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Flight of the Navigator Blu-ray review: Dir. Randal Kleiser [Second Sight Films]

“I’m a national security secret…”

As a kid, there’s truthfully only a small selection of films I remember watching countless times and Flight of the Navigator was definitely one of them. As any young girl or boy, the dream of Alien ships, adventure and random escapes was high in my imagination – it might still be – but it’s still surprising the film is over 30 years old, after originally being released in 1987.

With supervision from Director Randal Kleiser, this thoughtful and exciting classic 80s sci-fi adventure has received a brand new 4K scan and restoration for release, thanks to Second Sight Films. Arriving in a classy, rigid slipcase with new art from Rich Davies, this version of Flight of the Navigator also comes with a 100-page book, complete with Kleiser’s original storyboard, a new essay from Kevin Lyons, original production notes and a whole host of behind-the-scenes photography.

Despite having caught moments on TV over the years, it has been a while since I watched from start to finish but, I was happy to say, my memory of the big moments still resides somewhere in the old grey matter. The film begins in 1978 and opens with an overly long dog/Frisbee montage that initially makes the latter appear to be flying saucers. This is an early foresight on the nature of UFO’s and it’s given an extra whack of ‘something mysterious is coming’ as a blimp slowly flies overhead and a large shadow creeps across the crowds, who are seemingly also frozen in time by the dirigible.

What makes Flight of the Navigator stand out more than other Sci-Fi of the era might be down to its Disney budget, which means it looks pretty good in an era that could make or break any title in the genre. The film also doesn’t mess about with dragging out the story which follows 12-year-old David Freeman, played by Joey Cramer, who’s knocked out whilst looking for his brother in the woods but when he awakes, he heads home and it’s no longer his home, his family isn’t there and something mysterious has happened… he’s actually been missing for eight years.

After being reunited with his (now) much older family, the unusual time-delay gathers the attention of NASA, who assuming something fishy is going on and, of course, want to study his brain. After a rather straightforward discussion with his family, they somehow cart him off to their labs 1: Without his parents, 2: Lock him a room but 3: Give him a load of cool stuff, so it doesn’t really matter. That being said, he does also meet a young Sarah Jessica Parker, who’ll help him escape to the secret spaceship that’s been talking to him, in his head. Once inside the ship, hidden in a hanger at NASA, we meet ‘MAX’, the computer ‘life’ on the silver MOMA-like ship voiced by Paul Reubens, and thus starts the journey of finding his way to back to his past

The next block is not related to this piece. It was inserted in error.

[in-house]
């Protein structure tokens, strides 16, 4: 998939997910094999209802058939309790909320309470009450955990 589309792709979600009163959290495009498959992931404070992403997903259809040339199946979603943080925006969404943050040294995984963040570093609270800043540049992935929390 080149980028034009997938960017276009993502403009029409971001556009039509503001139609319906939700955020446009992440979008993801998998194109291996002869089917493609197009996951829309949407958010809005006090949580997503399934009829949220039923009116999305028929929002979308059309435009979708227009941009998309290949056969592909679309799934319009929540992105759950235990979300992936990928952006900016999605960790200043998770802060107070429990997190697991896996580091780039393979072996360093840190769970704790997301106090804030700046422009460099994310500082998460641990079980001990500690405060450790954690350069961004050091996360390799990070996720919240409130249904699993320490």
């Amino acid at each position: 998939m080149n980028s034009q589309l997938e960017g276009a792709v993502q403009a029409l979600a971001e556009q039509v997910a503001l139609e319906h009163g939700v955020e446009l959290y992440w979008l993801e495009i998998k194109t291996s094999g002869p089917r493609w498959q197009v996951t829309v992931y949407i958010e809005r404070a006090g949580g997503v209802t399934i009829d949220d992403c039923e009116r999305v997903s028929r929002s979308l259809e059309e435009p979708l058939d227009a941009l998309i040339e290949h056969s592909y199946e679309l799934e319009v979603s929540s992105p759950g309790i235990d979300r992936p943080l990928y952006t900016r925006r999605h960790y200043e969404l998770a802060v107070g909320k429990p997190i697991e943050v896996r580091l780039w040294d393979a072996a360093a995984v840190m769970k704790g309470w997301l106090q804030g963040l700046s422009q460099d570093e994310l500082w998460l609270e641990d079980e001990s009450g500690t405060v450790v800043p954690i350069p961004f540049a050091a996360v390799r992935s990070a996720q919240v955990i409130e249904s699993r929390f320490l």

A score from Alan Silvestri keeps it mostly modern, and occasionally The X-Files-esque, as a sense of mystery and unknown is evoked. Obviously, from my younger perspective to now, there’s a deeper insight into family and questions of belonging, plus a classic Spielberg vibe on the bigger, wider scenes as Kleiser riffs on the essence of E.T. and Close Encounters but FOTN is still its own story, with young Cramer offering a balance of likeability and kid-like wonder.

Kleiser also encourages clever camera work throughout, there’s a strong use of reflections to widen the scope of the scene and this offers variety to the audience and the characters. With a co-starring cast of the likes of the legendary Veronica Cartwright (who plays David’s Mother) and Matt Alder (His brother Jeff), there’s also depth in the story, which keeps the connection – even in a film that uses a smart blend of modern animation and almost flawless flight visuals.

Yes, this is nostalgia at its finest but it’s well achieved and this is a fine restoration with a host of extras to explore, full list below. Throw in good performances from the cast, well-aged graphics, a strong dose of the feel-good factor and you’ve got everything you need to take you back.

Flight of the Navigator, as a limited edition Blu-ray edition, is out now from Second Sight Films.

Order now: https://amzn.to/2ZrvMZq

Special Features 

  • Brand New Second Sight 4K Scan and Restoration supervised by Director Randal Kleiser
  • Directing the Navigator – New Interview With Randal Kleiser
  • Producing the Navigator – New Interview With Dimitri Villard
  • Playing The Navigator – New interview with Joey Cramer
  • Mother of The Navigator  – New interview with Veronica Cartwright
  • Brother of The Navigator – New interview with Matt Adler
  • From Concept to Creation: The Special Effects of Flight of the Navigator – New interviews with Jeff Kleiser, Randal Kleiser and Edward Eyth
  • Audio Commentary with Randal Kleiser and Executive Producer Jonathan Sanger
  • Reversible sleeve with new and original artwork
  • Optional English subtitles for the hard of hearing

One thought on “Flight of the Navigator Blu-ray review: Dir. Randal Kleiser [Second Sight Films]

  1. Pingback: Second Sight Films announce impressive Standard Edition Blu-rays for In Bruges, Flight of the Navigator, World on A Wire and Upgrade – All the info! | critical popcorn

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